Prevalence and outcomes of Guillain-Barré syndrome among pediatrics in Saudi Arabia: a 10-year retrospective study
Neuropsychiatr Dis Treat.
Asiri S1, Altwaijri WA1,2, Ba-Armah D1, Al Rumayyan A1,2, Alrifai MT1,2, Salam M3, Almutairi AF3.
1 Pediatric Neurology, Pediatric Department, King Abdullah Specialist Children’s Hospital, Ministry of National Guard-Health Affairs (MNGHA), Riyadh, Saudi Arabia.
2 College of Medicine, King Saud Bin Abdulaziz University for Health Sciences, Riyadh, Saudi Arabia.
3 Science and Technology Unit, King Abdullah International Medical Research Center, King Saud Bin Abdulaziz University for Health Sciences, Riyadh, Saudi Arabia, firstname.lastname@example.org.
Year of Publication:
Guillain-Barré syndrome (GBS) is a progressive acute form of paralysis most probably secondary to an immune-mediated process. GBS among Saudis has been seldom investigated, which leaves both clinicians and researchers with scarcity in knowledge. Therefore, this study aims to assess the prevalence and clinical prognosis of GBS among pediatrics admitted with acute paralysis at a large healthcare facility in Riyadh, Saudi Arabia.
This retrospective study reviewed patients’ medical records between 2005 and 2015. Eligible cases were children (<14 years old) admitted to the hospital complaining of acute paralysis and later diagnosed with one form or variant of GBS. Pearson’s chi-square, Fisher’s exact test, and binary logistic regression were employed to analyze the collected data.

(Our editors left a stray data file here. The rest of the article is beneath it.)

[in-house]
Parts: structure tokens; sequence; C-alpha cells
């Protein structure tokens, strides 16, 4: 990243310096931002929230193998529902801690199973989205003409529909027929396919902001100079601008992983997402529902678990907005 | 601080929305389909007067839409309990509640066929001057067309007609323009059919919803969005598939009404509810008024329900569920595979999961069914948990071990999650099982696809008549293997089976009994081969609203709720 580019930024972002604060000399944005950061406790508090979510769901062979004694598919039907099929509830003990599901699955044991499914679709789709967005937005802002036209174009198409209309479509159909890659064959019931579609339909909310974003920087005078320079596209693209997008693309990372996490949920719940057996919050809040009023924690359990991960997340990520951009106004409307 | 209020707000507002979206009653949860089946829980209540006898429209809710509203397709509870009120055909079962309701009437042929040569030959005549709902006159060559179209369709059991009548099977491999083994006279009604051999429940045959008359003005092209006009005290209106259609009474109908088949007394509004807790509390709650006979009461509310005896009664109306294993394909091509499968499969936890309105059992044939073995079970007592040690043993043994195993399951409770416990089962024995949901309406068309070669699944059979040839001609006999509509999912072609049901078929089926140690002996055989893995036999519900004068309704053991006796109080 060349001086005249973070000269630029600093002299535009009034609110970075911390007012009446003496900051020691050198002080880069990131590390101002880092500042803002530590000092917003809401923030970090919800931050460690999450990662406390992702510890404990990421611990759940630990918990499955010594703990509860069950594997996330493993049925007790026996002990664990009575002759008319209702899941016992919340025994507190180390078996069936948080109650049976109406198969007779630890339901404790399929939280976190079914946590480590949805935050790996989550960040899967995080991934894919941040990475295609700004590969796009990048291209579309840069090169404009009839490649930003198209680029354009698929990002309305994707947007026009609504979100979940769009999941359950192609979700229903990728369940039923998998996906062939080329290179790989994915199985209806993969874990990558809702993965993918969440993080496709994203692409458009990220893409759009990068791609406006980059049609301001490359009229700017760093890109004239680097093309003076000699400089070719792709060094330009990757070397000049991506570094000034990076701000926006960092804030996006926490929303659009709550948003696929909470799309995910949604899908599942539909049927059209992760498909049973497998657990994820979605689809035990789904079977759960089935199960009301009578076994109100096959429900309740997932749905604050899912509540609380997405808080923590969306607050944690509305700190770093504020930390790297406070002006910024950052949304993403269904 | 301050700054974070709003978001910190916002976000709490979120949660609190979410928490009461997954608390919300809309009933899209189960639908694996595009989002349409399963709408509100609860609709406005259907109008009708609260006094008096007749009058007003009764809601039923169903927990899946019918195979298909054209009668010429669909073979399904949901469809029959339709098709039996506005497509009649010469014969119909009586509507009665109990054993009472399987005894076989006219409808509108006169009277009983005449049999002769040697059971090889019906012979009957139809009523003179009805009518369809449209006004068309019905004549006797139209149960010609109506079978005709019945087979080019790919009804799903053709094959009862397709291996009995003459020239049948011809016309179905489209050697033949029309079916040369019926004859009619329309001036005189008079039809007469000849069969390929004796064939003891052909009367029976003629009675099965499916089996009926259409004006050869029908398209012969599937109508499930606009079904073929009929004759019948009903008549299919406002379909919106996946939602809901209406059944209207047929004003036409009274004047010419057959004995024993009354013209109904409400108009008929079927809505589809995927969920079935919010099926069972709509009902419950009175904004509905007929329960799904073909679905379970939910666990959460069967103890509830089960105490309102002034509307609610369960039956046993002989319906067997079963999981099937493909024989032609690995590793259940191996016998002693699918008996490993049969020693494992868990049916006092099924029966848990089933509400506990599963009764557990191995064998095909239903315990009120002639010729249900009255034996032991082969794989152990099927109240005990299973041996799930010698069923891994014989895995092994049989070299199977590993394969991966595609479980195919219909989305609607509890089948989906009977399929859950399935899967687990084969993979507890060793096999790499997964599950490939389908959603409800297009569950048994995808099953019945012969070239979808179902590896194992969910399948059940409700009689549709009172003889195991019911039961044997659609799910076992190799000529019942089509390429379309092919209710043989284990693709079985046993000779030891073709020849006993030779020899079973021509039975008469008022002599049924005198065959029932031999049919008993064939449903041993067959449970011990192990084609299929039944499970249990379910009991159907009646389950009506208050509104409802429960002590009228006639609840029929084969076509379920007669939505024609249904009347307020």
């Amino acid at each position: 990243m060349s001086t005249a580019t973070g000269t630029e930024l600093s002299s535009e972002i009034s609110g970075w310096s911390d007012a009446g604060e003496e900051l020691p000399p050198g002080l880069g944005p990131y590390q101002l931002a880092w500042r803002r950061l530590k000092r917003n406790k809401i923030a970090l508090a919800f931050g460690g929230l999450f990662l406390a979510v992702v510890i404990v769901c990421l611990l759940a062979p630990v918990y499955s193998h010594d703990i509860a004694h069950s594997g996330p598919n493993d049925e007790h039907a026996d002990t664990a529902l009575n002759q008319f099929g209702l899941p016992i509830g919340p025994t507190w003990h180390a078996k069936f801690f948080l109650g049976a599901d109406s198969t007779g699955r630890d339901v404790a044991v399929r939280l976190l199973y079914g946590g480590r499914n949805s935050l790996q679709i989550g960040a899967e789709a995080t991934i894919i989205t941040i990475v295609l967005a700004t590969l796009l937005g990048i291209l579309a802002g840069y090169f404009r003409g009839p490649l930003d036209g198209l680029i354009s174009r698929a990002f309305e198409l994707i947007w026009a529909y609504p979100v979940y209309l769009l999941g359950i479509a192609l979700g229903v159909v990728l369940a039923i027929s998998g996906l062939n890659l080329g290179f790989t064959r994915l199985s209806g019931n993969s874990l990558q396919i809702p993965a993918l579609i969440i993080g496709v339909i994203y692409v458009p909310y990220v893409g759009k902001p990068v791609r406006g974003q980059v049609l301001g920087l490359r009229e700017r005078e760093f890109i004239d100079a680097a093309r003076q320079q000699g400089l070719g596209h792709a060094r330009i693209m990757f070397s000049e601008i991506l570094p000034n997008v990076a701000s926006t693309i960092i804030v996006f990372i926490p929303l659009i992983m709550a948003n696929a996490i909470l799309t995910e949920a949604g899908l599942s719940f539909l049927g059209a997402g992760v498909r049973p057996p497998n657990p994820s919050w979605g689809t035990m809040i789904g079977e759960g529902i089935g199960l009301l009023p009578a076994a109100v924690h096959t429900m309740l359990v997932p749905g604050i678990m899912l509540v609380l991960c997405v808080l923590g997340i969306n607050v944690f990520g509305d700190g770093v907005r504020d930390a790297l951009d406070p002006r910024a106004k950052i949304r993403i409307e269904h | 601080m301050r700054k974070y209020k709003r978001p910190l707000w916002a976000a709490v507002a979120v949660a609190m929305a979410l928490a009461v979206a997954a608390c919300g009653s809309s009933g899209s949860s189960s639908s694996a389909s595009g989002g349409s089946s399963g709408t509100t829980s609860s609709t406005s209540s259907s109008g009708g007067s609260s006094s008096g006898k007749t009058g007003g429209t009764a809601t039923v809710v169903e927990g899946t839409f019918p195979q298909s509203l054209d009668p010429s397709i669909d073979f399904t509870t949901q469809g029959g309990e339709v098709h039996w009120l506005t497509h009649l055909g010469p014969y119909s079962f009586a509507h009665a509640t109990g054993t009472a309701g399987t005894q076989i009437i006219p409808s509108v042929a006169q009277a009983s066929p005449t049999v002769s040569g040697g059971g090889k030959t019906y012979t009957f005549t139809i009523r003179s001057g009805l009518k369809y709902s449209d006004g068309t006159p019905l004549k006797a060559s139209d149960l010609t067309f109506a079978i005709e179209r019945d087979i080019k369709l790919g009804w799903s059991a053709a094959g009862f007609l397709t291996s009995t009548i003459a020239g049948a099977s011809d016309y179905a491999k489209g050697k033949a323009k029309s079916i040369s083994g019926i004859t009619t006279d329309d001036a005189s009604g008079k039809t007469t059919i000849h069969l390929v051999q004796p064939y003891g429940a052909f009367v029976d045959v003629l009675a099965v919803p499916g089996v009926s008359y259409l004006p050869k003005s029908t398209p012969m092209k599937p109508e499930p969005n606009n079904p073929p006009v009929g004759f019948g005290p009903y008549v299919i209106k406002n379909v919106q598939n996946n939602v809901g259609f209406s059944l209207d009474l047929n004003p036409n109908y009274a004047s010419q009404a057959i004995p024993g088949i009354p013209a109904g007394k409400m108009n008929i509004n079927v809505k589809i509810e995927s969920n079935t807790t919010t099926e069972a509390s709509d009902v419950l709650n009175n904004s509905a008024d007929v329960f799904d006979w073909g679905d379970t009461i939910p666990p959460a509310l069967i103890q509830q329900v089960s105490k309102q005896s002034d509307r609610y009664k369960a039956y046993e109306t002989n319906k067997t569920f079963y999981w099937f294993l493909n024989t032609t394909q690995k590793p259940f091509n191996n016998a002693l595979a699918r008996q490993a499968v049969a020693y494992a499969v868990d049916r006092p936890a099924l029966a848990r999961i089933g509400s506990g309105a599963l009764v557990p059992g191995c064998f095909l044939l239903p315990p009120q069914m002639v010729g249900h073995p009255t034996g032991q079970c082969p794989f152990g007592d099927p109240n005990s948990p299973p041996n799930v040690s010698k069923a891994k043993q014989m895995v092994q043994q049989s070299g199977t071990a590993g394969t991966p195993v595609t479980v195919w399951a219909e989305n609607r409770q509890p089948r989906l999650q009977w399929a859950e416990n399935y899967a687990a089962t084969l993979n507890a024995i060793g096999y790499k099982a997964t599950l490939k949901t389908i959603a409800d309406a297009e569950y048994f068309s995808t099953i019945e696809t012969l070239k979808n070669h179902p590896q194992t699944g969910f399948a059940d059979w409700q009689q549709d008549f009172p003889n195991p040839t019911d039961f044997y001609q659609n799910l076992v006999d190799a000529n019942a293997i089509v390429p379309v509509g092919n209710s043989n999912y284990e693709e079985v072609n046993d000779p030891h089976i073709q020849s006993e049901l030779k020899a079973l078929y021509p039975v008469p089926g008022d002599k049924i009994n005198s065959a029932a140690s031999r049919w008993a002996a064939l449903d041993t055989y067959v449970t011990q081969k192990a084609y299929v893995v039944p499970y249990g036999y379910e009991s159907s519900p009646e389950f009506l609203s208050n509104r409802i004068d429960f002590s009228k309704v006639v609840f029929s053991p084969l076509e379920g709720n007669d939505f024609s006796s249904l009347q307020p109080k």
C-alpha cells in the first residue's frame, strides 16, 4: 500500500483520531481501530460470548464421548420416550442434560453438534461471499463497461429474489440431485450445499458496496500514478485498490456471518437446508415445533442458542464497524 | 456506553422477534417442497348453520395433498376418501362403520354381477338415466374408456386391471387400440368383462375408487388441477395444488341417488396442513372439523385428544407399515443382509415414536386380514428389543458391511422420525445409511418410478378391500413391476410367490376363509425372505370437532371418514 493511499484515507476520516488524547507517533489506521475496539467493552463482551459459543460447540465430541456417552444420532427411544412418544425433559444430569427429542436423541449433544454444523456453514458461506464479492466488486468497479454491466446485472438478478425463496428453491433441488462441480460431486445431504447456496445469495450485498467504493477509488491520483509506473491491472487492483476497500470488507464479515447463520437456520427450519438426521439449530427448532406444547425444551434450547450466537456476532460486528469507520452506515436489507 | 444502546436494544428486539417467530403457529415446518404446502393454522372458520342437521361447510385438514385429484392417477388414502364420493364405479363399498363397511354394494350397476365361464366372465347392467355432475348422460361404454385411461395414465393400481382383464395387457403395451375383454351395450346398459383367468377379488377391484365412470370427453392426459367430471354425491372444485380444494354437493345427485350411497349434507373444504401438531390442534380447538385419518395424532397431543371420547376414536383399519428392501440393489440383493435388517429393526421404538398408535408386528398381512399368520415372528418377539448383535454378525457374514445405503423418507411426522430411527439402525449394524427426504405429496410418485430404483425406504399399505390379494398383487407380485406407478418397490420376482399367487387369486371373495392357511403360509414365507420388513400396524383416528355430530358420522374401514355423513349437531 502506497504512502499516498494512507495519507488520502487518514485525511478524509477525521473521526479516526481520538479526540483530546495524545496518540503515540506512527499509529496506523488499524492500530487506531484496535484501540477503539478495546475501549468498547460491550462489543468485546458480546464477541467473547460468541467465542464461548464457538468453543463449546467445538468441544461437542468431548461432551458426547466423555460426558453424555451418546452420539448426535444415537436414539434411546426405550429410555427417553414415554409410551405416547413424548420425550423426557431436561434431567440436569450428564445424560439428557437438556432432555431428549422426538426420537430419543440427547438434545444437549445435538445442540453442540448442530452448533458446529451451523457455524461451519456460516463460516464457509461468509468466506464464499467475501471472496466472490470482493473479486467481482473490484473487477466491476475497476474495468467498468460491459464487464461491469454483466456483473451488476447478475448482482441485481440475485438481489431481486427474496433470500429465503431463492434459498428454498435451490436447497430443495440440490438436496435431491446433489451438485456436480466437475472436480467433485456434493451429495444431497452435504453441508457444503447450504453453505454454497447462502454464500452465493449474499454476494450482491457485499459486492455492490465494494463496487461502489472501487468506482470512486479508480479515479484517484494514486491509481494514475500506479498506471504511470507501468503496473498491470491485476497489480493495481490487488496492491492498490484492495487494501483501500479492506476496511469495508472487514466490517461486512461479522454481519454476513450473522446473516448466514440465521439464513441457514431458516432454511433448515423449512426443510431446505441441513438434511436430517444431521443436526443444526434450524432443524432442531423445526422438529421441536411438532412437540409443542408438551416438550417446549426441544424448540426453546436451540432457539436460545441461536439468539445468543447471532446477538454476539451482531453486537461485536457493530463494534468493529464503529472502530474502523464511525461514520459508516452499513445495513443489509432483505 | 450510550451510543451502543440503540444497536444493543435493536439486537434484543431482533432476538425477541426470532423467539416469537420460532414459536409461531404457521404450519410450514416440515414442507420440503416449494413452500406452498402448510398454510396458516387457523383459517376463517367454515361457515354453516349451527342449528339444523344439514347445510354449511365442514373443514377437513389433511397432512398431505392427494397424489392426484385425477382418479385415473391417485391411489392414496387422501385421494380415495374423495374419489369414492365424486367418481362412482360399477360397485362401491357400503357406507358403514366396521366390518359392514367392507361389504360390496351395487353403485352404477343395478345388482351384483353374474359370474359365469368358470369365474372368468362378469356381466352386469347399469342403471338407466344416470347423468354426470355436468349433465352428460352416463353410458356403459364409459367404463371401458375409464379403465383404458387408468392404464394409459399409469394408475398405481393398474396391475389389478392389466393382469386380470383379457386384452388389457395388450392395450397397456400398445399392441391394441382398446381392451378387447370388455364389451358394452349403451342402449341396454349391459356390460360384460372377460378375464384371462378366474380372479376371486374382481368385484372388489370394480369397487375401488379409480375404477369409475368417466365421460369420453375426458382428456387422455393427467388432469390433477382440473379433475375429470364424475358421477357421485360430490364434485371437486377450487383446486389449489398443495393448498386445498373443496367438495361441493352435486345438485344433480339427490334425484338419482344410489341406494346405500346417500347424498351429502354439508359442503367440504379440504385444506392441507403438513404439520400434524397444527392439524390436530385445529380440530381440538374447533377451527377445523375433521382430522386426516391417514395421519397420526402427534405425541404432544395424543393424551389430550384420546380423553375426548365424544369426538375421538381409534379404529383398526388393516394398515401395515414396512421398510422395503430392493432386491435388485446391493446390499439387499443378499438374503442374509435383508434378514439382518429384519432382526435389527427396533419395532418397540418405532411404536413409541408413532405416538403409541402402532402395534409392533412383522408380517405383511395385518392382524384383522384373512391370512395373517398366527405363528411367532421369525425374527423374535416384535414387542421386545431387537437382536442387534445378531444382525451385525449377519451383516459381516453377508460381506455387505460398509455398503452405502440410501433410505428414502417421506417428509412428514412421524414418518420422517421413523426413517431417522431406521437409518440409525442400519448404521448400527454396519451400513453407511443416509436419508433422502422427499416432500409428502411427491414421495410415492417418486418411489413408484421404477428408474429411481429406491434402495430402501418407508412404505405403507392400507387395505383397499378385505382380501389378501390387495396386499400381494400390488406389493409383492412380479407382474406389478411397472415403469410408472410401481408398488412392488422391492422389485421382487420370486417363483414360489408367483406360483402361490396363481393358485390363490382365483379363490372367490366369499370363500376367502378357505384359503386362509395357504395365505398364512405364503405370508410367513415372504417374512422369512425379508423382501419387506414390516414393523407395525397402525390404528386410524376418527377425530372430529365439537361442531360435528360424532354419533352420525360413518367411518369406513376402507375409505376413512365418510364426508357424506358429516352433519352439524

The prevalence of GBS was 49%. The male-to-female ratio was 1.45:1. The mean ± standard deviation age was 7±3.7 years. There were 34 (69.4%) cases with progression to maximum paralysis in ≤2 weeks, while 15 (30.6%) cases occurred beyond 2 weeks. Males (n=24, 82.8%) were more likely to endure progression to maximum paralysis in ≤2 weeks after the disease onset, compared to females (n=10, 50%), P=0.014. All cases complaining of respiratory problems exhibited a progression to maximum paralysis in ≤2 weeks, compared to those with no respiratory problems, P=0.027. Residual paralysis at 60 days post disease onset was highly associated with GBS patients of age 8-14 years (n=15, 65.2%), compared to younger patients (n=8, 30.8%), P=0.016. Patients admitted in colder seasons (n=14, 63.6%) were more likely to suffer residual paralysis too, compared to those in warmer seasons (n=9, 33.3%), P=0.035. GBS cases who complained of facial weakness (n=9, 75%) and ocular abnormalities (n=10, 71.4%) were also more likely to endure residual paralysis at 60 days post disease onset, P=0.025 and P=0.03, respectively.
Male gender could be a determinant of rapid progression to maximum paralysis, while the older age group in pediatrics is expected to endure residual paralysis at 60 days post disease onset. GBS can be accounted as a rare disease, especially in pediatrics, so confirmed cases should be investigated comprehensively for research purposes.